Scholarship on the politics of taxation focuses on the distribution of the burden of taxation on concrete, if not always easily identifiable, groups. In particular, the divisions of the burden between low- and high-income voters, and between those whose income comes from capital and those whose income comes from labor, have received a good deal of attention in the recent era of rising inequality. The progressivity of different tax systems has been an area of considerable interest: conceptually, the relative burden borne by the rich is a core question of fairness that political processes answer in their tax systems (Daunton, 2002; Scheve & Stasavage, 2016). However, there is no consensus on the operationalization of this core idea.

First, there is a difference between progressivity of taxation (the relative burdens of taxation at different income levels) and redistribution (the amount by which inequality is reduced). The two are related, but the overall level of inequality reduction depends on the size of the public budget as well as the slope of the tax schedule.2

Second, the burden of taxation overall depends not only on the structure of individual taxes but also on their relative importance. For instance, most income taxes are progressive in structure, but their importance in the tax system varies across countries. Taking tax systems as a whole, as far as the data will allow, reveals that overall most tax systems are close to proportional, or mildly regressive (Prasad & Deng, 2009).

Finally, there is little consensus about the best way to operationalize and measure the distribution of the tax burden. Scheve & Stasavage (2016) argue that top marginal rates of taxation of income and inheritance are a good indicator of progressivity, which seems like an intuitive approach. But more detailed microlevel data and modeling indicates that there may be little—or, indeed, a perverse—relationship between top marginal rates and overall progressivity (Verbist & Figari, 2014). Even within the income tax, other characteristics of the tax schedule (in particular, nontaxable allowances) provide progressivity independently of top rates, and to a non-negligible extent in many countries (Wagstaff & van Doorslaer, 2001). Microlevel data linking income to tax payments are increasingly available, at least for recent years (Prasad & Deng, 2009), but even so there is likely to remain a difference between true, economically relevant progressivity, and the politically salient features of tax regimes.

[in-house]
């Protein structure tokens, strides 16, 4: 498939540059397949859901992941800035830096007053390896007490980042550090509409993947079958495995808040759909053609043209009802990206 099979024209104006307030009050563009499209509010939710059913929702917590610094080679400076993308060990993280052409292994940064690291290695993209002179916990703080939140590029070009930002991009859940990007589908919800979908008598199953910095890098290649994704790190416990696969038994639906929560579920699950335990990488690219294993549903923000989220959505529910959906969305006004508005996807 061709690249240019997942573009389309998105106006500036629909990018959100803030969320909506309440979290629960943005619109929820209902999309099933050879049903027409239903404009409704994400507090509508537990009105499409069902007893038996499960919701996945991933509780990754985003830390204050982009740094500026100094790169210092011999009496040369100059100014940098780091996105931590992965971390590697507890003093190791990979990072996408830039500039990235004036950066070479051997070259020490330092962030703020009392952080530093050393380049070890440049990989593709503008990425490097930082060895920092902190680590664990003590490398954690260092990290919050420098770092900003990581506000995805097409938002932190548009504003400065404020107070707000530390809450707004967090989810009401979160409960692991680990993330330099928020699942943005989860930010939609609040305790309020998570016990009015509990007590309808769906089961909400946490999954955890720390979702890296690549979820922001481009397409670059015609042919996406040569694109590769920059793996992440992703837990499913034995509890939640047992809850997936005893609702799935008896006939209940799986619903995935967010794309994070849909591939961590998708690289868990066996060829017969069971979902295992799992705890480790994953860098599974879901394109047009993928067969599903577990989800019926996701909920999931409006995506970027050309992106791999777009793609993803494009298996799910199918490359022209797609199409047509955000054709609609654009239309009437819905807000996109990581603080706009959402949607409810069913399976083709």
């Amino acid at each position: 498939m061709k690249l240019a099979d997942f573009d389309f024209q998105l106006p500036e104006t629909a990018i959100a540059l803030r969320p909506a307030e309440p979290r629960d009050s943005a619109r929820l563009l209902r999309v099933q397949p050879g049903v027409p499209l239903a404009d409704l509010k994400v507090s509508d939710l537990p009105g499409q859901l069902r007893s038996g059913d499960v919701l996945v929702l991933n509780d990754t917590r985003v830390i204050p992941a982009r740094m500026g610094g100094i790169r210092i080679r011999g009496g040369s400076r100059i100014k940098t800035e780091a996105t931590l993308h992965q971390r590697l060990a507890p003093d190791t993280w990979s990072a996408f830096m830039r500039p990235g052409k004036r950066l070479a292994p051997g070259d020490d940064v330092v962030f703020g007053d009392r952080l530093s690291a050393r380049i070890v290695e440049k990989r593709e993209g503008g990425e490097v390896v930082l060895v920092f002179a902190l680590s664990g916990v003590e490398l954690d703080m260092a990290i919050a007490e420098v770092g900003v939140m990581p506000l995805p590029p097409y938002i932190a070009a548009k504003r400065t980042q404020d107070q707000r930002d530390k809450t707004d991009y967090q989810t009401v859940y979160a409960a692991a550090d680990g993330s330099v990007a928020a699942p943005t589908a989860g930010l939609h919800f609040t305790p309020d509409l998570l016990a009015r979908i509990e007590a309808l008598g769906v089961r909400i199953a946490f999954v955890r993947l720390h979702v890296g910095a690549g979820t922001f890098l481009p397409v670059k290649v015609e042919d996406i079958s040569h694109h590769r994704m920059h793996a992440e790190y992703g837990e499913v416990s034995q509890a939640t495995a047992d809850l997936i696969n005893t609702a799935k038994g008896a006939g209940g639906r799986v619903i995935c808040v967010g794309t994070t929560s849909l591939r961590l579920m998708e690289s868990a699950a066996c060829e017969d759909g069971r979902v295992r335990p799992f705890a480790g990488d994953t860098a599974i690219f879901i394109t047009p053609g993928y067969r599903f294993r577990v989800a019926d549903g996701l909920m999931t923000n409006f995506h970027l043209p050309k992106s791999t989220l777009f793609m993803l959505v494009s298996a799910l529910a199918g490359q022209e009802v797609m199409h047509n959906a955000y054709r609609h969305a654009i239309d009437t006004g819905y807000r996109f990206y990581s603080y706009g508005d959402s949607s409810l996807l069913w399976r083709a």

More difficult is incorporating the effect of taxes other than direct tax payments and social security contributions. In particular, it is difficult to link sales taxes to particular segments of the income distribution, as this requires information on individual consumption patterns. Instead, analyses of indirect taxes typically work indirectly: studies of the incidence of these taxes indicate that they are quite consistently regressive (Prasad & Deng, 2009), thus reliance on consumption taxation in general is used as an indicator of regressivity (Beramendi & Rueda, 2007). It is also worth bearing in mind that all of the analyses tend to focus on the legal incidence of the taxes, rather than their true economic incidence.

Variation Across Countries and Time

The size of tax revenues overall has grown over time, generally matching the growth of government, with the difference made up by deficits. Across countries, a core finding and ongoing puzzle in the politics of taxation is that there is a negative relationship between the level of taxation and the progressivity of its distribution.

Both large government (high tax revenues as a share of GDP) and high progressivity (disproportionate concentration of tax payments on the highest incomes) should have (at least in their direct effects) a positive impact on redistribution. Thus, if the politics of taxation is about distribution and redistribution, we should expect co-variation of the two across countries: high levels of progressivity should go along with large government. However, this does not tend to be the case (Steinmo, 1993; Prasad & Deng, 2009). The countries with the largest tax revenues (and, it turns out, the highest levels of redistribution) are not those with the most progressive tax systems. Indeed, not only is there no positive relationship between the two, but in fact the most progressive tax regimes are found in countries with the smallest government revenues, and vice versa. There is a negative association between tax revenues and tax progressivity.

This puzzling relationship has been the focus of much attention in the political economy of taxation, with (understandable) emphasis on the indirect ways in which the size of revenues and the distribution of their burden across the population co-vary.

Why Are Tax Systems Different Now?